Protecting Your IP Whilst Transferring Technology To South-East Asia.
Legal News & Analysis - Asia Pacific - Intellectual Property
9 August, 2016
In today’s blog post, the Helpdesk team will provide you some valuable tips on how to safely transfer your technology to South-East Asian countries.
In recent years, European SMEs have started to look to the Association of South-East Asian Nations (ASEAN) to be a key player in the investment and development of several different types of technologies across a multitude of industries. Relatively low labor costs, high skill levels and diversity in the level of development across the region, enabling South East Asia to attract a range of technologies, are making the region so attractive for the European SMEs.
Whilst accessing the lucrative South-East Asian markets, the European SMEs are often willing to ‘transfer’ some of their technologies and designs to local subsidiaries of European firms, joint-venture partners, or local manufacturing and service companies. One of the challenges facing European companies coming to South-East Asia is devising creative solutions to minimize the risk to their intellectual property associated with technology transfers. A technology transfer can happen in a number of different ways. European companies most commonly transfer their technology by licensing their patents, designs, software, trade secrets, and know-how. A common misconception is that a technology transfer is limited to transfers of high technology. However, many European companies using contract manufacturing to manufacture low technology, consumer, or industrial products, such as those based on product designs, must deal with the same risks to their IP as their high technology counterparts.
It is not uncommon that some unscrupulous companies in South-East Asian countries seeking to acquire foreign technology often obtain it from European companies either through inadvertent leakage of IP, or in breach of agreements or law. Therefore, SMEs wishing to transfer technology to South-East Asia, should have robust IP strategies in place, to protect their business.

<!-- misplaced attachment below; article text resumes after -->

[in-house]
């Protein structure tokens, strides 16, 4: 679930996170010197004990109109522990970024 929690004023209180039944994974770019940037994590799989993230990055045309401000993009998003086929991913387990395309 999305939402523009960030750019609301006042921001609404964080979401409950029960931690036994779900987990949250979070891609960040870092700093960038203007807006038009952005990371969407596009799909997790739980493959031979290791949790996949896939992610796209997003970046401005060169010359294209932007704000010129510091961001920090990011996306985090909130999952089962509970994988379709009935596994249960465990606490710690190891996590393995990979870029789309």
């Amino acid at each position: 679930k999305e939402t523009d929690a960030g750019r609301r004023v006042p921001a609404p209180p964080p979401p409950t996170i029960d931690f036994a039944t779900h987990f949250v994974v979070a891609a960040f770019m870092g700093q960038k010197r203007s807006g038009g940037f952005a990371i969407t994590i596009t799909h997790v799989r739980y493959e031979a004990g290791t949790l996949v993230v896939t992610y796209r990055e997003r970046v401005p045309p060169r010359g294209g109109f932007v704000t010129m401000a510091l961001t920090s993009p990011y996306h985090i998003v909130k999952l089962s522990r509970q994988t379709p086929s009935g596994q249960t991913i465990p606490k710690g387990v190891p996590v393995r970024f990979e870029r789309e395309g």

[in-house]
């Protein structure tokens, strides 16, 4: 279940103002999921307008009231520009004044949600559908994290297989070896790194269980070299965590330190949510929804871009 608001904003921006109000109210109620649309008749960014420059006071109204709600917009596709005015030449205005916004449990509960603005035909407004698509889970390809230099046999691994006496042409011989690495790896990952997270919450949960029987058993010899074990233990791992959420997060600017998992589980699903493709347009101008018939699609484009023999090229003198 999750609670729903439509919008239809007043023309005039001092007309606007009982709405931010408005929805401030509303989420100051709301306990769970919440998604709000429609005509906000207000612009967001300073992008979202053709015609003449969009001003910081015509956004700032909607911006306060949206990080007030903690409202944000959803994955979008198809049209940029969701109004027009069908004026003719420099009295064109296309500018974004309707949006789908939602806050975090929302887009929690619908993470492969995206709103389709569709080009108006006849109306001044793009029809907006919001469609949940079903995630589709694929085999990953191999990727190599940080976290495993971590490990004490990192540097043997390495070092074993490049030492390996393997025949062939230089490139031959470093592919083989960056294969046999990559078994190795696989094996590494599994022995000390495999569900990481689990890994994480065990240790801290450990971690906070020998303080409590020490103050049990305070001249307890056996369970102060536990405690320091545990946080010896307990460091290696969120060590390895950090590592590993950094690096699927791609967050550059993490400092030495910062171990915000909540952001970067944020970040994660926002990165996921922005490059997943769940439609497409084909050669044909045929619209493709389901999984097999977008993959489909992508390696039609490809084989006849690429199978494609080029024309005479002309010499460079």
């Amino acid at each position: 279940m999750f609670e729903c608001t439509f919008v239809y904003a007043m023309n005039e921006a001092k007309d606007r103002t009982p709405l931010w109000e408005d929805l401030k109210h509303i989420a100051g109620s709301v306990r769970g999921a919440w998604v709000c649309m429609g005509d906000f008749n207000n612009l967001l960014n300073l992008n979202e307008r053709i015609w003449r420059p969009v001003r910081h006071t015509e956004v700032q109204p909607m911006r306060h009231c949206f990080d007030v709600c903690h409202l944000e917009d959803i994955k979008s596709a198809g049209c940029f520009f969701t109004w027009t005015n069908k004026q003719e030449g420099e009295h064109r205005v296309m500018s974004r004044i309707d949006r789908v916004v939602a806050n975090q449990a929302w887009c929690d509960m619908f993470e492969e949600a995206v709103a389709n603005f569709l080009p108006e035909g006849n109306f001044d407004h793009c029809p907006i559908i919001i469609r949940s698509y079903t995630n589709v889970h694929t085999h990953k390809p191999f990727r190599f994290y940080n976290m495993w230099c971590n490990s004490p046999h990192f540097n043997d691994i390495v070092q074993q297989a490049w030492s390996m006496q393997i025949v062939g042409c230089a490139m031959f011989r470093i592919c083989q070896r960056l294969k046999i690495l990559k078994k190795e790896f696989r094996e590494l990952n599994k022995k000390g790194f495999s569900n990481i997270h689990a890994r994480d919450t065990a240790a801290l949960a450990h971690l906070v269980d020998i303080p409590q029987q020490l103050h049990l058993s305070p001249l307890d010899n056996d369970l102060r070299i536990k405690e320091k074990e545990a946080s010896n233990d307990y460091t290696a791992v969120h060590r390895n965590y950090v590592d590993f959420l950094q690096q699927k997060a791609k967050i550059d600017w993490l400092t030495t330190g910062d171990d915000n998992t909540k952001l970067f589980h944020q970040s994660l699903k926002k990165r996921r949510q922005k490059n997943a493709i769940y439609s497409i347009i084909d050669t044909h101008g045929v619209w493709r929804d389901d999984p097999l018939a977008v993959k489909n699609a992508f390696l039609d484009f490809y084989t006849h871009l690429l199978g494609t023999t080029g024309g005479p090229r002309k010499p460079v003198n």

First Step – Secure your IP through Registration
Aside from copyright, IP is territorial and so it must be registered. There is no centralized system, like in Europe, through which SMEs can protect their IP regionally across South-East Asia. Therefore, it is necessary to file for patents, designs, and trade marks in each separate country, where the SME plans to trade. SMEs should also keep in mind that goods move relatively freely across borders in South-East Asia. This means that European SME’s own goods or worse, infringements thereof could appear in Laos, Cambodia, or Vietnam, when, in fact, the European SME only sells into Thailand, or has a manufacturing base in Malaysia. Given this, if budget allows, it may be sensible for the SMEs to file patents, trade marks, and designs in as many countries in the region as possible. Copyright is also registrable in most
South-East Asian countries, except for Singapore, Myanmar and Brunei.
Most South-East Asian countries operate under the first-to-file system, meaning that the first person to file for a patent, trade mark or a design, will become the owner of the IPR of that patent, design or trade mark, irrespective of the first use. Therefore, European SMEs should register their IP as soon as possible. Having the filing (even the mere application) in place before opening talks with a partner strengthens the SMEs’ position and reduces the risk that a failed discussion with a potential partner could end up with the theft of IP.
Finding your Partner – the Importance of Non-disclosure Agreements and Contracts
SMEs may not be familiar with using formal Non-Disclosure Agreements (NDA), but it is worthwhile considering using such documents prior to entering into talks with a partner, particularly where an SME can identify specific IP or confidential information that will be disclosed during the course of discussions. Such agreements are concise, clear, and generally of standard form and easy to draft. Furthermore, business partners in South-East Asia are becoming very familiar with agreeing to such terms. In South-East Asia, with each member having different laws and legal systems, SMEs should seek to obtain a different NDA for each relevant country. Obtaining an NDA by no means provides a ‘watertight’ case, but it certainly assists in protecting intangible assets, in particular those that cannot be registered or easily protected under local IP legislation (e.g. trade secrets such as certain technologies, formulas, production methods etc.).
A written contract is infinitely preferable to a casual arrangement or an oral agreement. Local legal advice is recommended to ensure that a strong network of agreements is put into place. It is also highly important to ensure that the translation of the contract into the local language of the jurisdiction is accurate, as many courts will use this rather than an English or other European language contract when considering evidence.